JBoss is een applicatieserver die onlangs J2EE-gecertifieerd is door Sun. Het ontwikkelteam heeft daaropvolgend de eerste release candidate uitgebracht van JBoss 4.0.0 om een voorproefje te geven van de aanwezige J2EE 1.4 uitwerking. De volledige release notes zien er als volgt uit:
JBoss-4.0.0RC1 Release Notes
The 4.0.0RC1 is the first relase based on the codebase that has successfully passed the J2EE 1.4 TCK. This initial release candidate is being made availble as a preview of the J2EE 1.4 functionality. The primary additions over the 3.2.x release are:
There will be 2-3 RC released before the final 4.0.0 J2EE 1.4 certified release due out in September.
- EJB 2.1
In previous versions of JMS, client programming for the Point-to-Point and Pub/Sub domains was done using similar but separate class hierarchies. In JMS 1.1, there is now a domain-independent approach to programming the client application. This provides several benefits:
To take advantage of these features, the developer of JMS clients needs to use the domain-independent or “common” APIs. In the future, some of the domain-specific APIs may be deprecated.
- For the client programmer, a simpler programming model
- The ability to engage queues and topics in the same transaction, now that they can be created in the same session
- For the JMS provider, increased opportunity to optimize implementations by pooling thread management
JCA 1.5 extends the capabilities of the JCA 1.0 implementation from JBoss 3.2.x in the following ways:
- Lifecycle management: The lifecycle management contract provides such a mechanism for an application server to manage the lifecycle of a resource adapter instance. This allows an application server to bootstrap a resource adapter instance during resource adapter deployment or application server startup and also to expose some of its useful facilities to the resource adapter instance. It also provides a mechanism to notify the resource adapter instance while it is undeployed or during an orderly shutdown of the application server.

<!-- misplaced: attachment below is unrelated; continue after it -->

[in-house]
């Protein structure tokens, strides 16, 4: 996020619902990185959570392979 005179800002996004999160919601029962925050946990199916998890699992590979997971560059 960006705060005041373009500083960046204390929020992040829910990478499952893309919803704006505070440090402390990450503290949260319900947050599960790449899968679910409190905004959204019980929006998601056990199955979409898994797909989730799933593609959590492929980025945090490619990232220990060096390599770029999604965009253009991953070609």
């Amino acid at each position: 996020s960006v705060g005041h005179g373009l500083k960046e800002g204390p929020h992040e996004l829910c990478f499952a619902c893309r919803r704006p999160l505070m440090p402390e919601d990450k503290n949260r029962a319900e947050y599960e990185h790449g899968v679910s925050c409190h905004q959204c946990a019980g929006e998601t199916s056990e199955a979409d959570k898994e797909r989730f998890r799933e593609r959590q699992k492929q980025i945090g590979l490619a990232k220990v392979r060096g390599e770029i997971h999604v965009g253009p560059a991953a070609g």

- Work management: The work management contract between an application server and a resource adapter that allows a resource adapter to do work, such as monitor network endpoints and call application components, by submitting Work instances to an application server for execution. The application server dispatches threads to execute submitted Work instances. This allows a resource adapter to avoid creating or managing threads directly, provides a mechanism for a resource adapter to perform work, allows an application server to efficiently pool threads, and have more control over its runtime environment. The resource adapter can control the security context and transaction context with which Work instances are executed.
- Transaction inflow: The transaction inflow contract between an application server and a resource adapter that allows a resource adapter to propagate an imported transaction to an application server, so that the application server and subsequent participants can do work as part of the imported transaction. This contract also allows a resource adapter to flow-in transaction completion and crash recovery calls initiated by an EIS, and ensures that the atomicity, consistency, isolation and durability (ACID) properties of the imported transaction are preserved.